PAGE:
Love of nature that doesn’t love back
It isn’t often you can say that a show on Animal Planet follows a great literary tradition, but “The Grizzly Man Diaries,” which follows the adventures of , echoes voices as disparate as Thoreau, Yeats and even Sam Gribley of “My Side of the Mountain.” The desire to forsake the drudgery and pressures of civilization for the noble simplicity of the natural world has always tempted and tormented certain people.
But unlike Yeats, who never did arise and go to Innisfree, Treadwell did actually break the bounds of society and for 13 summers lived virtually alone among the grizzlies in Alaska’s Katmai National Park -- that is, until he and his girlfriend, Amie Huguenard, were killed in 2003 by a grizzly attack.
Treadwell’s death got a lot of attention, partly because he had been a vocal, self-pronounced protector of the bears (despite the fact that the land he camped on was a federal reserve) and partly because his final minutes were recorded on the audio portion of a videotape. Although, mercifully, the tape was never released publicly -- it cannot be found on YouTube, thank heavens -- the sheer awfulness of its existence provided such a coda to Treadwell’s life that many who never heard of him suddenly began praising or condemning his actions.
Filmmaker Werner Herzog was moved to document Treadwell’s life; his award-winning documentary “Grizzly Man” portrayed a self-aggrandizing, troubled man who, unable to find a place for himself in society, created an alternative existence for himself among the bears.
While “Grizzly Man” is a conscious attempt by Herzog to unravel Treadwell’s psyche, “The Grizzly Man Diaries” simply presents excerpts of the 100 hours of videotape Treadwell shot of the bears and himself during his 13 summers in Alaska. The footage is oftentimes astonishing, the bears ferociously beautiful, but still the show is less a treatise on grizzly habit than it is an exploration of a man trying to find a solid center for himself. With his penchant for baby talk and his Prince Valiant haircut, Treadwell seems an unlikely mountain man. Unlike, say, Steve Irwin, another animal activist who died among the creatures he studied, Treadwell was not a trained scientist or naturalist or formal educator; in “Grizzly Man” it was revealed that he was, among other things, a failed actor who, after spiraling down into drugs and alcohol, found his salvation through the bears.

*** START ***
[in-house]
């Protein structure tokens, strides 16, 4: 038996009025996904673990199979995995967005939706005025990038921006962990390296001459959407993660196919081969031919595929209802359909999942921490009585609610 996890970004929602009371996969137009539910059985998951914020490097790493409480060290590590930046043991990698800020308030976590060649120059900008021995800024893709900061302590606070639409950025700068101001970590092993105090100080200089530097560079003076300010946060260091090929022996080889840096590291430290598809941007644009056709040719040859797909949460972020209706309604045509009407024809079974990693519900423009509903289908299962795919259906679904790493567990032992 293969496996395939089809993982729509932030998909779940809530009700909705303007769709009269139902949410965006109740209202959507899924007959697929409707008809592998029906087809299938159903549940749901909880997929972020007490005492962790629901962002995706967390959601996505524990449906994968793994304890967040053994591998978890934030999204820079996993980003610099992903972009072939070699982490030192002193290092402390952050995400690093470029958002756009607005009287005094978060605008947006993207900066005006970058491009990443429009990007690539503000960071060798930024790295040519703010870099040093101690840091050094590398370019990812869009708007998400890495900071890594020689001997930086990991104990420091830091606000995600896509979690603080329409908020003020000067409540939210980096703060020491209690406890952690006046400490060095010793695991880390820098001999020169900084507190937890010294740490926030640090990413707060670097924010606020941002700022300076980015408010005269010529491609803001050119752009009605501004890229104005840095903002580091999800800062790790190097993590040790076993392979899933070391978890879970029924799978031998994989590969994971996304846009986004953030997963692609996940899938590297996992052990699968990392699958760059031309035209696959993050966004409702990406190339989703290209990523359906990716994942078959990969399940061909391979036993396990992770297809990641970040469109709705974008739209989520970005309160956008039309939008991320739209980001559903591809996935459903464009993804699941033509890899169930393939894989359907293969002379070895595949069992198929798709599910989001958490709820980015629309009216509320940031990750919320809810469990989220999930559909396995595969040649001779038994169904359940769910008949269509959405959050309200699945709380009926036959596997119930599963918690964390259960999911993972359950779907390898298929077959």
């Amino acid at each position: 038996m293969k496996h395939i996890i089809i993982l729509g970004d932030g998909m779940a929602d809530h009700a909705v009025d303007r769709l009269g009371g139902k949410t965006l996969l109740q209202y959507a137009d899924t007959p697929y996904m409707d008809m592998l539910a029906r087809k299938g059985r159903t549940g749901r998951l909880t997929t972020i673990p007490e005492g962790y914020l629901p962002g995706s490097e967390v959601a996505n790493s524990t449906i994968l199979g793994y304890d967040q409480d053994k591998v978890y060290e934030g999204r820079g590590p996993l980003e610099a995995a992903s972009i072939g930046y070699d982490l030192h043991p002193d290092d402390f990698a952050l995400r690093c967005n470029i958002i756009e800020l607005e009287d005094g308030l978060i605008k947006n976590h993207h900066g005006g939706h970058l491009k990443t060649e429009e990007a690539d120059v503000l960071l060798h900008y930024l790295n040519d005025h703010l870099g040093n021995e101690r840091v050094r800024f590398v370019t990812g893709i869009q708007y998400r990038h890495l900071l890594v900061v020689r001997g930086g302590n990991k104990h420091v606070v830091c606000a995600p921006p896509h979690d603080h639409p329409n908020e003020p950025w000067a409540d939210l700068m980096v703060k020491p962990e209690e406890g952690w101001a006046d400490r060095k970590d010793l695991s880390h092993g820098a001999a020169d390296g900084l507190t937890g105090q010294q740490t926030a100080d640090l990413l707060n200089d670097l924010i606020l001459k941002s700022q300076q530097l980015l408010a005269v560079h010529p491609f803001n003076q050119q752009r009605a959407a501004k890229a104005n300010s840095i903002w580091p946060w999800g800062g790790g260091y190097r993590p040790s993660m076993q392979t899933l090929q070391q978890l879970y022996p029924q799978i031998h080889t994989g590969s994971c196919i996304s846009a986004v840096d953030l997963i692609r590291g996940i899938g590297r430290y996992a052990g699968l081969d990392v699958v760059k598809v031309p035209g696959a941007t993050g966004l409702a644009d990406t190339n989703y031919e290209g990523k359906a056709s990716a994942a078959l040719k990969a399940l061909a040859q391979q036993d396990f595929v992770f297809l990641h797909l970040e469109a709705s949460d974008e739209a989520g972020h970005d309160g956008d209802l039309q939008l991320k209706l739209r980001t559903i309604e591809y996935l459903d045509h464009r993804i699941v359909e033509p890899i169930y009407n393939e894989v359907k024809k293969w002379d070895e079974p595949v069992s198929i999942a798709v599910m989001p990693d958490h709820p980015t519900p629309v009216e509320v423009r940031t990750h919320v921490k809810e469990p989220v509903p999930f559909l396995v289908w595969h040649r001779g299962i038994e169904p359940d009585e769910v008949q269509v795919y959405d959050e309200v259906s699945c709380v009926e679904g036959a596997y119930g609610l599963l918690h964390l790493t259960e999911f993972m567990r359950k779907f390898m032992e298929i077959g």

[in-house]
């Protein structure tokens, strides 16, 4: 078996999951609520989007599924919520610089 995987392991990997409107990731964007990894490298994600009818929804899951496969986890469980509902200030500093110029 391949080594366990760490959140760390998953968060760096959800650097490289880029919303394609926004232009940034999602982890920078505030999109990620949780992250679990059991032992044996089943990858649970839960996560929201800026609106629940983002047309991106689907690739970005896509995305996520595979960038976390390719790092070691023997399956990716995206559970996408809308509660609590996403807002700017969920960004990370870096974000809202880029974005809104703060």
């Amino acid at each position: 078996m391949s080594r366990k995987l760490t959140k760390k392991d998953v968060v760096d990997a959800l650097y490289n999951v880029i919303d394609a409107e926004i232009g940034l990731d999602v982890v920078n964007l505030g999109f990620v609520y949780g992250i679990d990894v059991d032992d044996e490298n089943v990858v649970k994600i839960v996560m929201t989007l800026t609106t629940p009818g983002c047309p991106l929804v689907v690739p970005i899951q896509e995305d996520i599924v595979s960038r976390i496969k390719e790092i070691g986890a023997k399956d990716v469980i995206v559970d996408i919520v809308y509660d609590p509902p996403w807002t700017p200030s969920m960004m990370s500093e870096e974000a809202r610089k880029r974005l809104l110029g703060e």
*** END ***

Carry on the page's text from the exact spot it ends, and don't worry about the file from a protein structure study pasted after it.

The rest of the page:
The film’s producers do not shy away from the controversy that surrounded Treadwell. The first episodes tackle the main issue head-on -- namely, was his relationship with the bears real or imagined? An early show also contains an act of grizzly bear brutality that clearly shakes Treadwell and forces even him to question what they must think of him and what place he occupies in their world.
For a viewer raised on the more treacly “Born Free” and “Grizzly Adams,” “The Grizzly Man Diaries” is a bracing, if unsettling, reminder that when one leaves civilization one should not expect to find . . . civilization. If the bears seem to accept Treadwell’s presence as nonthreatening and, so, not worthy of attack, that is all they do. Any fondness or friendship seems strictly one-sided, brought to the wilderness by a man who could neither live within the confines of human society nor truly outside of it. It is both heartbreaking and revelatory to watch.
Animal Planet has made its name on the love and fascination humans have for animals, and it is impossible to walk away from “The Grizzly Man Diaries” without thinking about the place of humans in the natural world, of how we impose our definitions of love and friendship on creatures who may not be able to reciprocate and why we need to do so at all.
Pretty heavy stuff, not to mention some really great shots of grizzly bears.
‘The Grizzly Man Diaries’
Where: Animal Planet
When: 9 and 9:30 tonight
Rating: TV-G (suitable for all ages)